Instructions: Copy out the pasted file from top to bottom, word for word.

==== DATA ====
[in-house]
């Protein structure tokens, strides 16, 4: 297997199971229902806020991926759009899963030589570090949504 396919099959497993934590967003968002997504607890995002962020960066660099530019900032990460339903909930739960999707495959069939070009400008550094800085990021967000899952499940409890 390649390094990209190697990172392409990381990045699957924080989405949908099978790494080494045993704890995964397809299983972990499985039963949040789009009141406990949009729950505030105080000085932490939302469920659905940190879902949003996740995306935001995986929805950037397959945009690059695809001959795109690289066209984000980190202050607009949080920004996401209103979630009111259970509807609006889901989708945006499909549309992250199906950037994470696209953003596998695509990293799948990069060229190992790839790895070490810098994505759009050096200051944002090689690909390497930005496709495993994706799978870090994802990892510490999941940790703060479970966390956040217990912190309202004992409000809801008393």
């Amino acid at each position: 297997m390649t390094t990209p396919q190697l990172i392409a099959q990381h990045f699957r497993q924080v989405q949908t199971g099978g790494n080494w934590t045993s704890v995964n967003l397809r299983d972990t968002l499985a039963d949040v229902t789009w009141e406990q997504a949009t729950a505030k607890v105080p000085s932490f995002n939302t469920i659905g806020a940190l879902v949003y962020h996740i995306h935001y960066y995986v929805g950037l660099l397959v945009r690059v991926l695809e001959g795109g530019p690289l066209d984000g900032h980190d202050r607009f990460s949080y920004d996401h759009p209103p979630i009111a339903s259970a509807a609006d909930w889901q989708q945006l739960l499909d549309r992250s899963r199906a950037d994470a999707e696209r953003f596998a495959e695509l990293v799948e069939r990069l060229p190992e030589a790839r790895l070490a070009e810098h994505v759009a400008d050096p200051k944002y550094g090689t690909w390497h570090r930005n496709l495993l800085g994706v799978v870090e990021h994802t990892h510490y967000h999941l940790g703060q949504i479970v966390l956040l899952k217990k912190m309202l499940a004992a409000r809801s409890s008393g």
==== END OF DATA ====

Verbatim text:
[in-house]
């Protein structure tokens, strides 16, 4: 297997199971229902806020991926759009899963030589570090949504 396919099959497993934590967003968002997504607890995002962020960066660099530019900032990460339903909930739960999707495959069939070009400008550094800085990021967000899952499940409890 390649390094990209190697990172392409990381990045699957924080989405949908099978790494080494045993704890995964397809299983972990499985039963949040789009009141406990949009729950505030105080000085932490939302469920659905940190879902949003996740995306935001995986929805950037397959945009690059695809001959795109690289066209984000980190202050607009949080920004996401209103979630009111259970509807609006889901989708945006499909549309992250199906950037994470696209953003596998695509990293799948990069060229190992790839790895070490810098994505759009050096200051944002090689690909390497930005496709495993994706799978870090994802990892510490999941940790703060479970966390956040217990912190309202004992409000809801008393």
């Amino acid at each position: 297997m390649t390094t990209p396919q190697l990172i392409a099959q990381h990045f699957r497993q924080v989405q949908t199971g099978g790494n080494w934590t045993s704890v995964n967003l397809r299983d972990t968002l499985a039963d949040v229902t789009w009141e406990q997504a949009t729950a505030k607890v105080p000085s932490f995002n939302t469920i659905g806020a940190l879902v949003y962020h996740i995306h935001y960066y995986v929805g950037l660099l397959v945009r690059v991926l695809e001959g795109g530019p690289l066209d984000g900032h980190d202050r607009f990460s949080y920004d996401h759009p209103p979630i009111a339903s259970a509807a609006d909930w889901q989708q945006l739960l499909d549309r992250s899963r199906a950037d994470a999707e696209r953003f596998a495959e695509l990293v799948e069939r990069l060229p190992e030589a790839r790895l070490a070009e810098h994505v759009a400008d050096p200051k944002y550094g090689t690909w390497h570090r930005n496709l495993l800085g994706v799978v870090e990021h994802t990892h510490y967000h999941l940790g703060q949504i479970v966390l956040l899952k217990k912190m309202l499940a004992a409000r809801s409890s008393g």